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Cypriot Parliament rejects bank levy plan of Euro ministers

Cypriot Parliament rejects bank levy plan of Euro ministers

Brussels: The European Union was plunged into a new crisis on Tuesday night after the Cypriot Parliament overwhelmingly rejected a bank levy plan agreed by the euro zone finance ministers at the weekend as part of a 10 billion-euro (13 billion dollars) bailout package for the cash-strapped nation.

As the EU governments searched for a speedy solution to avoid a turmoil in the financial markets, they are pinning their hopes on President Nicos Anastasiades to come up with a new proposal acceptable to all parties represented in Parliament.

Faced with public outrage over the controversial plan to impose a one-off levy on all bank accounts on the island and opposition within the government, the President presented a compromise shortly before the Parliamentary debate in Nicosia, but it failed to win support even from a single member of Parliament.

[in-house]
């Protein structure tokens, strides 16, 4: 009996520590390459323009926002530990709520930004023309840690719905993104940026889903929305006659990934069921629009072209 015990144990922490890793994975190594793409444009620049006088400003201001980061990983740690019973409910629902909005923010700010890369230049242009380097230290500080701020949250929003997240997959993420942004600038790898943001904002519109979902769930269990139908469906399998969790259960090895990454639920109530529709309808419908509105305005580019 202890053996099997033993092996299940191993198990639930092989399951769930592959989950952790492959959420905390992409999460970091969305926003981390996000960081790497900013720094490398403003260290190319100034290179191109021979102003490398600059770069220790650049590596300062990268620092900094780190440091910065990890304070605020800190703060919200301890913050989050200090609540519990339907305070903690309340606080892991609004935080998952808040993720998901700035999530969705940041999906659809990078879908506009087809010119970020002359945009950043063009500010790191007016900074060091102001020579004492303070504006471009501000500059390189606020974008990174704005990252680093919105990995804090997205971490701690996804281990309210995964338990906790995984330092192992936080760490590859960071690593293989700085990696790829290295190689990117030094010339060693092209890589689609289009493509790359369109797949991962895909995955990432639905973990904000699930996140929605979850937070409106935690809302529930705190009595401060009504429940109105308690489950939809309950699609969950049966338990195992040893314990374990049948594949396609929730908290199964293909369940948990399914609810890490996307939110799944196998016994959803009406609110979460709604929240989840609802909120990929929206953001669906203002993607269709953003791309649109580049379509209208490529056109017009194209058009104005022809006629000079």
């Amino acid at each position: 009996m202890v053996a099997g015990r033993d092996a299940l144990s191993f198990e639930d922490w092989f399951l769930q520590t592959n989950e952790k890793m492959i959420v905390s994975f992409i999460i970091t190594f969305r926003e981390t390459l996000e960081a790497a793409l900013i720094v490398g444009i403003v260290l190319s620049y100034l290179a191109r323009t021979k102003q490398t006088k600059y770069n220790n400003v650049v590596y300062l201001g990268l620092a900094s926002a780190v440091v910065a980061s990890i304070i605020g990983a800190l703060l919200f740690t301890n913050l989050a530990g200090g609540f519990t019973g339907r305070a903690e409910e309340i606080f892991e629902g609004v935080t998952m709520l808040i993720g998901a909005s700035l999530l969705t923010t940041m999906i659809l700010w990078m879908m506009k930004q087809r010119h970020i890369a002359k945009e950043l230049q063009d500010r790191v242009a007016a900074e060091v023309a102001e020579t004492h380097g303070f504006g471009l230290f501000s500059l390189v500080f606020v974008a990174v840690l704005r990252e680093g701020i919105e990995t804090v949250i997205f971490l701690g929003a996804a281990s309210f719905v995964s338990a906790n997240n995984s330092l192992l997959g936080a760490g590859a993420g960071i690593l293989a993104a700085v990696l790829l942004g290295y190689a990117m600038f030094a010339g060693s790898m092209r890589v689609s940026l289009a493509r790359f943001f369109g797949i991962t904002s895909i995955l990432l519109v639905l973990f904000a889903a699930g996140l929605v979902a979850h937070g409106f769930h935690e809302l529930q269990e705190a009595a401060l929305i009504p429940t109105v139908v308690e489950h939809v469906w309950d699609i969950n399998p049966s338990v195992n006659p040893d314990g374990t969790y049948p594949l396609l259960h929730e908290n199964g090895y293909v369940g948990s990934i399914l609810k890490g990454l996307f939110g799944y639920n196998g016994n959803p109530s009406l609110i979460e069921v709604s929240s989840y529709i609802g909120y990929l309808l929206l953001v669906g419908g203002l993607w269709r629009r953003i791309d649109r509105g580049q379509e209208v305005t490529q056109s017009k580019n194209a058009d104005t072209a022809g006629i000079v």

Among the proposals to find a compromise was to spare small savers up to 20,000 euros from the proposed bank levy and to impose a one-time levy of 6.75 per cent on deposits between 20,000 euros and 100,000 euros.

Deposits above that level are to be charged 9.9 per cent as agreed by the finance ministers on Saturday.
The bank levy plan is intended to raise a revenue of 5.8 billion euros. After a heated debate in parliament, 36 MPs out of a total of 56

Parliamentarians voted against a legislation on the bailout package and the President's compromise plan while 19 MPs abstained and one deputy failed to attend.

The rejection of the bailout deal by Parliament raised new fears that it could reignite the euro zone debt crisis after a few months of relative stability.

Without the financial assistance from the EU and the International Monetary Fund, the Mediterranean island nation faced bankruptcy in May.


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